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Mean-variance is the starting point of most portfolio optimisation techniques.

Mean-variance is the starting point of most portfolio optimisation techniques: one usually want to maximise the expected returns (i.e. the mean of the future returns of the portfolio), while minimising the risk (i.e. the variance) taken to maintain the associated exposure.

It started with Markowitz paper assuming market participants are all using a mean-variance preference function, and reasoning in terms of representative agent, implied the average expected returns anticipated by asset managers. Cf. Markowitz, Harry. "Modern portfolio theory." Journal of Finance 7, no. 11 (1952): 77-91.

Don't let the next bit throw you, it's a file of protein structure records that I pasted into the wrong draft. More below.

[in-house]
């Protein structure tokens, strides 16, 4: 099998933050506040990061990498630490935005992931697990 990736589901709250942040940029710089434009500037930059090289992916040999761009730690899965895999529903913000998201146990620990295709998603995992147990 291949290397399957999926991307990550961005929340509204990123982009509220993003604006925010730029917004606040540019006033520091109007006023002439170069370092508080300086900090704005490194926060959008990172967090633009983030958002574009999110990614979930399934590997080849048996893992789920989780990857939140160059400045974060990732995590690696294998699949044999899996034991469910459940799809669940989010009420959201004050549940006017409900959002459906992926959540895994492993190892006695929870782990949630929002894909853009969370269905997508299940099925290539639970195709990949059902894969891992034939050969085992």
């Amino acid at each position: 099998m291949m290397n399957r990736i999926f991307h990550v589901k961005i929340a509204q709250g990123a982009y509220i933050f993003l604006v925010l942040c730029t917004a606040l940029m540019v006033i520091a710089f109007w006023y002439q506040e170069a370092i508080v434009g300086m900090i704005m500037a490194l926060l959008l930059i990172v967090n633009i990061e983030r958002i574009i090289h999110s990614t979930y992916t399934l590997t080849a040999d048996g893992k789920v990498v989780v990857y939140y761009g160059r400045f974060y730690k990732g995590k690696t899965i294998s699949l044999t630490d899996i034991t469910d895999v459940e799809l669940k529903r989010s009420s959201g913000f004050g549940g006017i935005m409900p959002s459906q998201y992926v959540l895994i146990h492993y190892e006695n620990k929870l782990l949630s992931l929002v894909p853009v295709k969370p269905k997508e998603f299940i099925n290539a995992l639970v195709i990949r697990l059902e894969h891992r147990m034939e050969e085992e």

In Modern Portfolio Theory (that is the continuation and extension of Markowitz ideas), the future is i.i.d.

Then Merton formulated the problem adding time in the picture, cf. Merton, Robert C. "Lifetime portfolio selection under uncertainty: The continuous-time case." The review of Economics and Statistics (1969): 247-257.